Conservationists Hope Federal Dismissal is Final Nail in Coffin for Cleveland National Forest Dam Project
Conservationists are not out of the woods (or watershed) yet, but they believe victory is near in a long battle to stop a dam and hydroelectric project proposed in Cleveland National Forest.
The Federal Energy Regulatory Commission (FERC) last week dismissed the Lake Elsinore Advanced Pumped Storage Project (LEAPS), which would pump water from the lake to a new dam and dot powerlines across rural communities and roadless wildlands in the Santa Ana Mountains.
Applicants the Nevada Hydro Company and the Elsinore Valley Municipal Water District have 30 days to appeal the July 12 FERC decision, but conservation and environmental groups are hoping they'll just drop the project that has been beset with financial difficulties, regulatory pressure and advocate opposition for 15 years
Elsinore Valley Water District
"This dam project was an ecological and economic catastrophe waiting to happen," says Jonathan Evans of the Center for Biological Diversity in a statement from the nonprofit conservation organization. "Hopefully today's decision dismissing the application will be the final nail in its coffin."
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"We can't relax yet, but after 15 years of fighting we can finally see the light at the end of the tunnel, signaling relief from the threat of this monstrosity," Gene Frick of the Sierra Club's Santa Ana Mountains Task Force says in the same statement.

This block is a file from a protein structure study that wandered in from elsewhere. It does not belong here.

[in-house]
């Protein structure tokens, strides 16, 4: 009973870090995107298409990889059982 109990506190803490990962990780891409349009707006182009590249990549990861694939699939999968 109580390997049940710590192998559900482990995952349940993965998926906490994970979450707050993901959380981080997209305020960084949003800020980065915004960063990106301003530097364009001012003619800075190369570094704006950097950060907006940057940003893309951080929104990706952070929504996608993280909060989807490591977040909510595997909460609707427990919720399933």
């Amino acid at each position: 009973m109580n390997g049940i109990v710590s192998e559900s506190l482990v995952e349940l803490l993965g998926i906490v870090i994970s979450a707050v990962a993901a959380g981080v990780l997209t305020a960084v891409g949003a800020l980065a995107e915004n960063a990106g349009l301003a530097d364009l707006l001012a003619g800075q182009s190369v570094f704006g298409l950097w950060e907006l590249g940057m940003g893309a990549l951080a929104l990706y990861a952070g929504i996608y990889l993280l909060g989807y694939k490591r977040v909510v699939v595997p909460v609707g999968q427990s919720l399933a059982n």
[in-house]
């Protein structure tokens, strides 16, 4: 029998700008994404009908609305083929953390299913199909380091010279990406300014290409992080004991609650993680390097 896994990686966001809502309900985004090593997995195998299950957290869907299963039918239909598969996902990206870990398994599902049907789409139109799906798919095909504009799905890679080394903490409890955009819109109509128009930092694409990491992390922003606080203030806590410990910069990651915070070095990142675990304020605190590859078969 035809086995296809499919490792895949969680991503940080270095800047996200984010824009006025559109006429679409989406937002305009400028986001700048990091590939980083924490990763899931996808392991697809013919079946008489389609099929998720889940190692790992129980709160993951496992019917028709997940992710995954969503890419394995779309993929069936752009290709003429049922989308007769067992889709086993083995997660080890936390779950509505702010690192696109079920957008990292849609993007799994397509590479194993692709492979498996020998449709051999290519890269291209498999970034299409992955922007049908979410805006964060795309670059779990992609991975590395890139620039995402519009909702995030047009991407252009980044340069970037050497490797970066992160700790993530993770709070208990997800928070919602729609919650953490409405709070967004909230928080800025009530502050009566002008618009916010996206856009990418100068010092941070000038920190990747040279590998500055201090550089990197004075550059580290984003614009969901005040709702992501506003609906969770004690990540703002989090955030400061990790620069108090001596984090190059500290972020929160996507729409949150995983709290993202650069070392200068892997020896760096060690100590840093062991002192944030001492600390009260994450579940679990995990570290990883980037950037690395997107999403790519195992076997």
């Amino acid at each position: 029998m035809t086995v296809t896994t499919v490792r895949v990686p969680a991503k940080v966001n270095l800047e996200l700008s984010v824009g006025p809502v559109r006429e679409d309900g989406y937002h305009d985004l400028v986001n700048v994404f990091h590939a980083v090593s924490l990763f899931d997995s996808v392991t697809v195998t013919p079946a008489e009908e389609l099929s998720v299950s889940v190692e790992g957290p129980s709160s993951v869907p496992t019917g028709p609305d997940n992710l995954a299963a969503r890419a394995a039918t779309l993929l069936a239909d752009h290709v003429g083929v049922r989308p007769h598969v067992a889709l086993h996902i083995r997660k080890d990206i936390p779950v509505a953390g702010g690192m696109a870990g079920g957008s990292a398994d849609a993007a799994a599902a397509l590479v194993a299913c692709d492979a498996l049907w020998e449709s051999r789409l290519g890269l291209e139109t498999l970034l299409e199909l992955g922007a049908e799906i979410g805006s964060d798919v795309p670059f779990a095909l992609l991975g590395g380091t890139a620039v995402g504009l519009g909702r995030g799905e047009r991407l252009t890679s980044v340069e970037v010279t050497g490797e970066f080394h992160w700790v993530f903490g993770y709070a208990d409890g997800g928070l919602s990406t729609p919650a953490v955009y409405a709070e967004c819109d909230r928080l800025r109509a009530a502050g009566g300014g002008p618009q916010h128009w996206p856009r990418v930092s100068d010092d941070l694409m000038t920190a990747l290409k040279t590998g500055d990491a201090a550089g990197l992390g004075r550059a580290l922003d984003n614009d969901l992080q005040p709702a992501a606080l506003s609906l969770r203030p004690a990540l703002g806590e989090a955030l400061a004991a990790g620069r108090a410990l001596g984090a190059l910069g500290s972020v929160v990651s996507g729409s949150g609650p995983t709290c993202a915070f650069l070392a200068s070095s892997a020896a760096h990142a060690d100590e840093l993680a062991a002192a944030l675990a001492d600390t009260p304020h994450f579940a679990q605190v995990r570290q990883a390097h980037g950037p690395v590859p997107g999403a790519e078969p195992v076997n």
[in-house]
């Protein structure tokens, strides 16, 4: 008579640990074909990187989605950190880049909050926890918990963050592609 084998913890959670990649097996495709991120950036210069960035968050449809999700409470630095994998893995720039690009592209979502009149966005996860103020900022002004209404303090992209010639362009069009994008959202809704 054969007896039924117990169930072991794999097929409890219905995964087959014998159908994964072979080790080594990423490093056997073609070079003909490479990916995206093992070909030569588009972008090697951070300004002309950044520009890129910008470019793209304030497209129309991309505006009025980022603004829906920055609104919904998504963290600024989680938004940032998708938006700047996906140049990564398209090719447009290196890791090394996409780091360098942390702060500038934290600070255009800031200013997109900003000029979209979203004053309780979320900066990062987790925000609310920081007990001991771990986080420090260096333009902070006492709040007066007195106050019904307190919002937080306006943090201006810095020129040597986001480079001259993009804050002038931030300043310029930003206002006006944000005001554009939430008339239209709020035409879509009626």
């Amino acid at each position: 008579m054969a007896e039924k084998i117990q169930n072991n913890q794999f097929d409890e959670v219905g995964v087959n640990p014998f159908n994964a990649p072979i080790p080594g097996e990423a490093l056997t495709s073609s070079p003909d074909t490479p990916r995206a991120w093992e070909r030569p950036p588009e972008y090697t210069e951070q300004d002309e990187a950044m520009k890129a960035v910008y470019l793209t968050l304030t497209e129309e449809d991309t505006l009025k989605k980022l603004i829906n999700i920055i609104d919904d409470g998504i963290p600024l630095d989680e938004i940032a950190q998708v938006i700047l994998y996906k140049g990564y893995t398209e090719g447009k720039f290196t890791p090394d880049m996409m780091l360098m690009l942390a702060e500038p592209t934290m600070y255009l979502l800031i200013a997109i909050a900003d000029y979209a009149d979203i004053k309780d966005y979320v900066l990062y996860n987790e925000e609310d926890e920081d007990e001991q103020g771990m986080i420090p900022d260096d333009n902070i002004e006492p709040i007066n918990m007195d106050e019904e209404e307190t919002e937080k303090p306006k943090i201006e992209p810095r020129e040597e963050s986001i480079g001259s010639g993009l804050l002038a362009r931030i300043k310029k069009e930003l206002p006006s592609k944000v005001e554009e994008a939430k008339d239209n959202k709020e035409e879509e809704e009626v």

The project would pump water from Lake Elsinore at night to a new dam on the crest of the Cleveland National Forest. The dam would then release the water during the day to power turbines to generate electricity. But opponents, who also included Inland Empire Waterkeeper, claim LEAPS would have wide-ranging impacts on wildlife, water quality, rural character and wildfire.
The State Water Resources Control Board earlier denied the LEAPS water-quality certificate, which led to a lawsuit still in San Diego Superior Court. A 2009 grand jury investigation found the project was "not economically viable."
It will now be up to applicants to decide whether they are just chasing good money after bad. The permitting process has reportedly cost Elsinore Valley's water district and its ratepayers more than $4 million so far.
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